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|Case Number:||Constitutional Petition 3 of 2019|
|Parties:||Samuel K. Ngerech, Richard .K. Bosek, Wilson .K. Sang & Joseph Mosonik v Attorney General; Joseph Kipkoech Ngerechi(Applicant/Interested Party)|
|Date Delivered:||30 Nov 2021|
|Court:||Environment and Land Court at Narok|
|Judge(s):||Mohammed Noor Kullow|
|Citation:||Samuel K. Ngerech & 3 others v Attorney General; Joseph Kipkoech Ngerechi (Applicant/Interested Party)  eKLR|
|Court Division:||Environment and Land|
|Case Outcome:||Petition dismissed|
|Disclaimer:||The information contained in the above segment is not part of the judicial opinion delivered by the Court. The metadata has been prepared by Kenya Law as a guide in understanding the subject of the judicial opinion. Kenya Law makes no warranties as to the comprehensiveness or accuracy of the information|
REPUBLIC OF KENYA
IN THE ENVIRONMENT AND LAND COURT OF KENYA
CONSTITUTIONAL PETITION ELC NO. 3 OF 2019
IN THE MATTER OF THE CONSTITUTION OF KENYA ARTICLE 22
RELATIING TO THE VIOLATION OF FUNDAMENTAL RIGHTS
AND FREEDOMS UNDER ARTICLE 50 (1)
(FAIR HEARING), 48 (ACCESS TO JUSTICE), 40 (PROTECTION OF RIGHT TO PROPERTY) AND 27 (1)
IN THE MATTER OF SUPERVISORY JURISDICTION OF THE HIGH COURT UNDER ARTICLE 165 (6 AND 7) OF THE CONSTITUTION OVER SUBORDINATE COURT OR ANY PERSON EXERCISING
IN THE MATTER OF DENIAL OF ENJOYMENT OF THE FRUIT OF
THE JUDGEMENT DELIVERED ON THE 28TH APRIL 2015 IN
DEFENDANTS FAVOUR IN NAROK CMCC NO. 1 OF 2007
IN THE MATTER OF EVICTION ORDERS ISSUED BY THE SENIOR PRINCIPAL MAGISTRATES AGAINST THE SUCCESS PARTY IN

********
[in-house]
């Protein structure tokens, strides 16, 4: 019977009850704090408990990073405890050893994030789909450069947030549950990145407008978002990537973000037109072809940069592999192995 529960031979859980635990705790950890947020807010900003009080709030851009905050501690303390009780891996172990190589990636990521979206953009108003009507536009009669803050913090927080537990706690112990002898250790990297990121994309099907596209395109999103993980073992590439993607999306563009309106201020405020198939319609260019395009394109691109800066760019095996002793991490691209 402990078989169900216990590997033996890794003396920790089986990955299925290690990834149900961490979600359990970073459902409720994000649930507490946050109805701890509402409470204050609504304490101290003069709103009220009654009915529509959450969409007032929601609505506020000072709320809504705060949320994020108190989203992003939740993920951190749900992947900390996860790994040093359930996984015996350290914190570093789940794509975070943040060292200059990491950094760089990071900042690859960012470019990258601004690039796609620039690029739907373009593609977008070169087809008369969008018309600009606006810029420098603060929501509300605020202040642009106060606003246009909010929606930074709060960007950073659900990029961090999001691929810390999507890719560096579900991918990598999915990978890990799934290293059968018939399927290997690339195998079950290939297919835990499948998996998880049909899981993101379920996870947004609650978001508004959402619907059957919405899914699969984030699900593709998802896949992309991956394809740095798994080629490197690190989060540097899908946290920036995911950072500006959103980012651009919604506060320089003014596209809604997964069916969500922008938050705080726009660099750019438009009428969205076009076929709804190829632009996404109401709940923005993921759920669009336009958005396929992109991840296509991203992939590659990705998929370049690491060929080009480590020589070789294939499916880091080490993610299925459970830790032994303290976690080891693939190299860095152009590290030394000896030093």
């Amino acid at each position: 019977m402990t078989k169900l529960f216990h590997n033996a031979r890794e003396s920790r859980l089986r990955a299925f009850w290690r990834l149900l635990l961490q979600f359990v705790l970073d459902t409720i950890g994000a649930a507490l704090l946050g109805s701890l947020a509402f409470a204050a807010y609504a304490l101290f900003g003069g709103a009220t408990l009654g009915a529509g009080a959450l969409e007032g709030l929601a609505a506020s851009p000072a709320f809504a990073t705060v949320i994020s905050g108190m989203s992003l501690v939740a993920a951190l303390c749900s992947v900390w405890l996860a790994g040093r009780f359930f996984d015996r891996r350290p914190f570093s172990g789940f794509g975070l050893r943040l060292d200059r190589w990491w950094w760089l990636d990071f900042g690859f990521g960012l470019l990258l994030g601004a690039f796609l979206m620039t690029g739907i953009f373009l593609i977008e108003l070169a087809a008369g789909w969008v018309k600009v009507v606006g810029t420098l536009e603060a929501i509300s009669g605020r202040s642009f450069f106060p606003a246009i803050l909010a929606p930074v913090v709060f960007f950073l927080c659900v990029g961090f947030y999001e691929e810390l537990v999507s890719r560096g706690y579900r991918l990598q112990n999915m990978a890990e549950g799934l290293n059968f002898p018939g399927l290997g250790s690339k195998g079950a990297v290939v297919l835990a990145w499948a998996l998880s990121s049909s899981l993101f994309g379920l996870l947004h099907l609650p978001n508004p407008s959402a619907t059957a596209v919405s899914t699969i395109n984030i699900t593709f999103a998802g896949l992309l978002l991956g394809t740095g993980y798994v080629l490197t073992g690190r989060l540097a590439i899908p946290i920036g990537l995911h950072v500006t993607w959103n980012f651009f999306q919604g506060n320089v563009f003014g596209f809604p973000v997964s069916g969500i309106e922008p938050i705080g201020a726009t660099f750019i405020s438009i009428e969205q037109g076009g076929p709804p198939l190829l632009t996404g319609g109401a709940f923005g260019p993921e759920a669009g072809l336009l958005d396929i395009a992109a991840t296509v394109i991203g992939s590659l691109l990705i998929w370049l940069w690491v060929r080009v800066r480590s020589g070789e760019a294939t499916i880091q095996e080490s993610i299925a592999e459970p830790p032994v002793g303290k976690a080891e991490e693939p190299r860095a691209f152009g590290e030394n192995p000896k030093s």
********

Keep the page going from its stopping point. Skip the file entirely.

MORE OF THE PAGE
NAROK CMCC NO. 1 OF 2007
SAMUEL K. NGERECH.............................1ST RESPONDENT/PETITIONER
RICHARD .K. BOSEK................................2ND RESPONDENT/PETITIONER
WILSON .K. SANG......................................3RD RESPONDENT/PETITIONER
JOSEPH MOSONIK.....................................4TH RESPONDENT/PETITIONER
HON. ATTORNEY GENERAL..............................................1ST RESPONDENT
JOSEPH KIPKOECH NGERECHI……APPLICANT/INTERESTED PARTY
1. The Applicant moved this court by way of a Notice of Motion Application dated 19th March 2019 which was later amended on 28th July 2020. The Applicant is seeking the following orders:-
a. That this court be pleased to dismiss or strike out the Petitioner’s Petition.
b. That costs of this application be borne by the Petitioners/Respondent.
2. The application is premised on the grounds of its face, the supporting affidavit of the Applicant together with the annexures thereof.
3. It is the Applicant’s contention that the dispute in Land Parcel Narok CIS/Mara-Lemek/2814 (suit land) was first dealt with in Narok CMCC No. 1 of 2017 in which the Petitioners allege that they were successful parties; that a further ruling was issued on 23rd December 2015 which the Petitioners failed to challenge in time as directed by the court; that the Petitioners sought leave of court to file an appeal out of time to challenge the aforementioned ruling vide Narok High Court Misc. ELC Application No. 7 of 2018; by a ruling delivered on 10th June 2020, leave was granted.